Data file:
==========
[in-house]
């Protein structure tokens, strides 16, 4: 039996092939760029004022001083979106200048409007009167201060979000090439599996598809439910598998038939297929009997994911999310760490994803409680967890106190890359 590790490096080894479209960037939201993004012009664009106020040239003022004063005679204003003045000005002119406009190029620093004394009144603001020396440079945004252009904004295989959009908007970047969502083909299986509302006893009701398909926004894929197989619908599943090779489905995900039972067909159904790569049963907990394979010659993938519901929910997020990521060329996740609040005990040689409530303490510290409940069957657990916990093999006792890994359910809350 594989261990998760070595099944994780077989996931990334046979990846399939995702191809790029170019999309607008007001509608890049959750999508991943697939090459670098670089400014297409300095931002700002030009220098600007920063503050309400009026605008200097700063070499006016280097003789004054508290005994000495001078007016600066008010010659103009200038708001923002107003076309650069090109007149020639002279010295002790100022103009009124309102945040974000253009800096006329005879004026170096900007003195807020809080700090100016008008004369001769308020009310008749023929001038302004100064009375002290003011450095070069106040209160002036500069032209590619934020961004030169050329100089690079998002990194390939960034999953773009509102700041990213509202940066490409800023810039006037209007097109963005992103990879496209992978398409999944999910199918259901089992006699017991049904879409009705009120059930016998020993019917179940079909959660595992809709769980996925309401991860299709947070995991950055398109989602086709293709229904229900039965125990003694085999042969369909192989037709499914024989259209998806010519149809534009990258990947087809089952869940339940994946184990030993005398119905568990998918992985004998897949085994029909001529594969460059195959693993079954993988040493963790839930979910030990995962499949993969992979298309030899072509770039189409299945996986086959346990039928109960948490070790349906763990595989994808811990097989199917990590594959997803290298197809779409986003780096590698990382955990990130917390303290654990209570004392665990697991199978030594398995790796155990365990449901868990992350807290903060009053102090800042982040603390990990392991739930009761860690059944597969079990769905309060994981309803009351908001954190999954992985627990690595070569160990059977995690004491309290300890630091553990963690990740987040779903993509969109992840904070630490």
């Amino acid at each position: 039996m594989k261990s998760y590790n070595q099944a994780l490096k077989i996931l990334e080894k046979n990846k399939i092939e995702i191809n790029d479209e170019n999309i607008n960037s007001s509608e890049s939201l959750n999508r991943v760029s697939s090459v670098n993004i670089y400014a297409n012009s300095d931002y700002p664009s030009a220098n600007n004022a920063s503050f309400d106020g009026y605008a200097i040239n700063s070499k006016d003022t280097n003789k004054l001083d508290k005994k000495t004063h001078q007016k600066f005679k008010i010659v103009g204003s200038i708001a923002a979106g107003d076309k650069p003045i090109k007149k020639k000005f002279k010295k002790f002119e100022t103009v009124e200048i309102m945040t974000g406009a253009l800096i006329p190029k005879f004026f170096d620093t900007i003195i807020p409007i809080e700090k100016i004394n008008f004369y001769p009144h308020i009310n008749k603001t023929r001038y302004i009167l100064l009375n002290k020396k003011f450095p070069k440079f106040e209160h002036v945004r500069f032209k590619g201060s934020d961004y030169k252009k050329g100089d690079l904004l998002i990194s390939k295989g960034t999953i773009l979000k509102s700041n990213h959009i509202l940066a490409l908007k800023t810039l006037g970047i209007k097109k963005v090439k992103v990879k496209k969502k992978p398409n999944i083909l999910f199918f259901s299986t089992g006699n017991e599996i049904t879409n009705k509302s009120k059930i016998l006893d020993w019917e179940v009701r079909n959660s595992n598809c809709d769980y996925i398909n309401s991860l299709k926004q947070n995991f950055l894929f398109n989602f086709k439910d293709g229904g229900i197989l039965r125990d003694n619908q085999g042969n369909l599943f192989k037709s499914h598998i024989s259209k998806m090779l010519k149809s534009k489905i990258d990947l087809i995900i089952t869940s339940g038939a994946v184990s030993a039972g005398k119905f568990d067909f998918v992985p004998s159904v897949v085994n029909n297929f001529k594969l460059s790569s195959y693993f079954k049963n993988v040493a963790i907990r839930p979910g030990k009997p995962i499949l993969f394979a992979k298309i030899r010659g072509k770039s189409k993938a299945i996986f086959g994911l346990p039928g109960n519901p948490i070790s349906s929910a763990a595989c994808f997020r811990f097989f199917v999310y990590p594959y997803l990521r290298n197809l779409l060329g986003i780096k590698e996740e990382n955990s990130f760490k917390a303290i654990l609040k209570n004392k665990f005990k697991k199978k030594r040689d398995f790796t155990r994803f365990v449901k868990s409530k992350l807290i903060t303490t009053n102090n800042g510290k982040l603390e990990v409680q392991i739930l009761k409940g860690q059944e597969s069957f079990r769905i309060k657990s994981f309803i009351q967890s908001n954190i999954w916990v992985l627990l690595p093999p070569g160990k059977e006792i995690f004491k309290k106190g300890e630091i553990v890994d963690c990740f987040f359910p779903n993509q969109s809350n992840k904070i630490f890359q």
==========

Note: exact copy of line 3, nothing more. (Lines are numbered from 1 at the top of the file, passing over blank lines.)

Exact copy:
């Amino acid at each position: 039996m594989k261990s998760y590790n070595q099944a994780l490096k077989i996931l990334e080894k046979n990846k399939i092939e995702i191809n790029d479209e170019n999309i607008n960037s007001s509608e890049s939201l959750n999508r991943v760029s697939s090459v670098n993004i670089y400014a297409n012009s300095d931002y700002p664009s030009a220098n600007n004022a920063s503050f309400d106020g009026y605008a200097i040239n700063s070499k006016d003022t280097n003789k004054l001083d508290k005994k000495t004063h001078q007016k600066f005679k008010i010659v103009g204003s200038i708001a923002a979106g107003d076309k650069p003045i090109k007149k020639k000005f002279k010295k002790f002119e100022t103009v009124e200048i309102m945040t974000g406009a253009l800096i006329p190029k005879f004026f170096d620093t900007i003195i807020p409007i809080e700090k100016i004394n008008f004369y001769p009144h308020i009310n008749k603001t023929r001038y302004i009167l100064l009375n002290k020396k003011f450095p070069k440079f106040e209160h002036v945004r500069f032209k590619g201060s934020d961004y030169k252009k050329g100089d690079l904004l998002i990194s390939k295989g960034t999953i773009l979000k509102s700041n990213h959009i509202l940066a490409l908007k800023t810039l006037g970047i209007k097109k963005v090439k992103v990879k496209k969502k992978p398409n999944i083909l999910f199918f259901s299986t089992g006699n017991e599996i049904t879409n009705k509302s009120k059930i016998l006893d020993w019917e179940v009701r079909n959660s595992n598809c809709d769980y996925i398909n309401s991860l299709k926004q947070n995991f950055l894929f398109n989602f086709k439910d293709g229904g229900i197989l039965r125990d003694n619908q085999g042969n369909l599943f192989k037709s499914h598998i024989s259209k998806m090779l010519k149809s534009k489905i990258d990947l087809i995900i089952t869940s339940g038939a994946v184990s030993a039972g005398k119905f568990d067909f998918v992985p004998s159904v897949v085994n029909n297929f001529k594969l460059s790569s195959y693993f079954k049963n993988v040493a963790i907990r839930p979910g030990k009997p995962i499949l993969f394979a992979k298309i030899r010659g072509k770039s189409k993938a299945i996986f086959g994911l346990p039928g109960n519901p948490i070790s349906s929910a763990a595989c994808f997020r811990f097989f199917v999310y990590p594959y997803l990521r290298n197809l779409l060329g986003i780096k590698e996740e990382n955990s990130f760490k917390a303290i654990l609040k209570n004392k665990f005990k697991k199978k030594r040689d398995f790796t155990r994803f365990v449901k868990s409530k992350l807290i903060t303490t009053n102090n800042g510290k982040l603390e990990v409680q392991i739930l009761k409940g860690q059944e597969s069957f079990r769905i309060k657990s994981f309803i009351q967890s908001n954190i999954w916990v992985l627990l690595p093999p070569g160990k059977e006792i995690f004491k309290k106190g300890e630091i553990v890994d963690c990740f987040f359910p779903n993509q969109s809350n992840k904070i630490f890359q």